Cancer is EXTREMELY rare .. Far more rare than your own article here suggests! .. and that's the key, i believe, to how it can theoreticlly be completely prevented.
j.a. , md
freethinking
2.4 / 5 (5) Jan 22, 2009
I agree, the question, why most people don't get cancer is a great question.... I wish I could say that I thought of it first. But I will use the idea for other things from now on.

Why most girls do not get pregnant outside of wedlock?
Why do most kids graduate High School?

The idea of looking at successes is a good one.
paulthebassguy
1.1 / 5 (7) Jan 22, 2009
You know, we could spend all the effort figuring out a cure for cancer now, or we could just be patient and wait a few thousand years for Darwin to do his thing and give us natural cancer resistance.
Doug_Huffman
1 / 5 (2) Jan 22, 2009
Look into and support (radiation) hormesis if you will. There you will see some resistance!
bmcghie
1.8 / 5 (9) Jan 22, 2009
I feel like I'm missing something... is this article meant to be serious? Why DON'T we get cancer? Really? Any idiot can tell you it's because something DOESN'T go wrong at the cellular level. Hmmm.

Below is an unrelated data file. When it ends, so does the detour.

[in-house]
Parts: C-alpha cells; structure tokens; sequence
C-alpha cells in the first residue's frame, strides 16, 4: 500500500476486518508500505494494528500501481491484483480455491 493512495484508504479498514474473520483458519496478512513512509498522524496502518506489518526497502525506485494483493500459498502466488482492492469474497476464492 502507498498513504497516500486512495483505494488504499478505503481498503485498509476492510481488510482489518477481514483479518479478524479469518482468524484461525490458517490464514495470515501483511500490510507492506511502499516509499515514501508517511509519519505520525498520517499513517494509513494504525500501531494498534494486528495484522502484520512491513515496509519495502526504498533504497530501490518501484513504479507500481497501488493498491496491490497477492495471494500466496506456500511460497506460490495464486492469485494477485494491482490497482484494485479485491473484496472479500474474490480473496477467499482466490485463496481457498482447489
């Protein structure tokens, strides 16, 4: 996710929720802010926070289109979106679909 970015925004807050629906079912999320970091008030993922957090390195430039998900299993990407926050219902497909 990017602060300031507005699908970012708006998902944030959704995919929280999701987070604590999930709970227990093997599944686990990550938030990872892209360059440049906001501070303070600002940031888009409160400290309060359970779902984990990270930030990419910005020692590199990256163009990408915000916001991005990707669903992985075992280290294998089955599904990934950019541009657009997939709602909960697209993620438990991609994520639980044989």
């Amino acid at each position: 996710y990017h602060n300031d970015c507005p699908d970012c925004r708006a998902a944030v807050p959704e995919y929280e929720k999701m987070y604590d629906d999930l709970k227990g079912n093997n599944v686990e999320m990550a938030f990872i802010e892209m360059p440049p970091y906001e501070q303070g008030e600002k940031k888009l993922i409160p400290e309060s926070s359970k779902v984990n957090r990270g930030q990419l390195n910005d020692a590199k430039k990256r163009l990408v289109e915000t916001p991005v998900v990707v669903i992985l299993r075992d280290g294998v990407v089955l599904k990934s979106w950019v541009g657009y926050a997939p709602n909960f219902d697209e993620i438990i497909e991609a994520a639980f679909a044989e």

As for studying why people don't get cancer, if they think this is a good idea, then perhaps they would also be interested in why people without lungs full of fluid don't drown!

Seriously, we already have "cured" cancer. It's reduced to an acceptable probability vis-a-vis natural selection's point of view. Your immune system does an incredible job of catching cancer many, many times over the course of your lifetime. To respond to paulthebassguy's comment: Sorry, we already have natural cancer resistance that works incredibly well. It's all a matter of statistics. Take a look at how many people actually have cancer, then consider how many DNA base pairing events occur over the course of each person's lifetime. Crunch the numbers and you'll find that we are almost impossibly resistant to cancer.

Ah well, it's the nature of humans to focus on the times things go wrong, rather than the number of times things go perfectly well undetected.
gwargh
2.5 / 5 (4) Jan 23, 2009
You know, we could spend all the effort figuring out a cure for cancer now, or we could just be patient and wait a few thousand years for Darwin to do his thing and give us natural cancer resistance.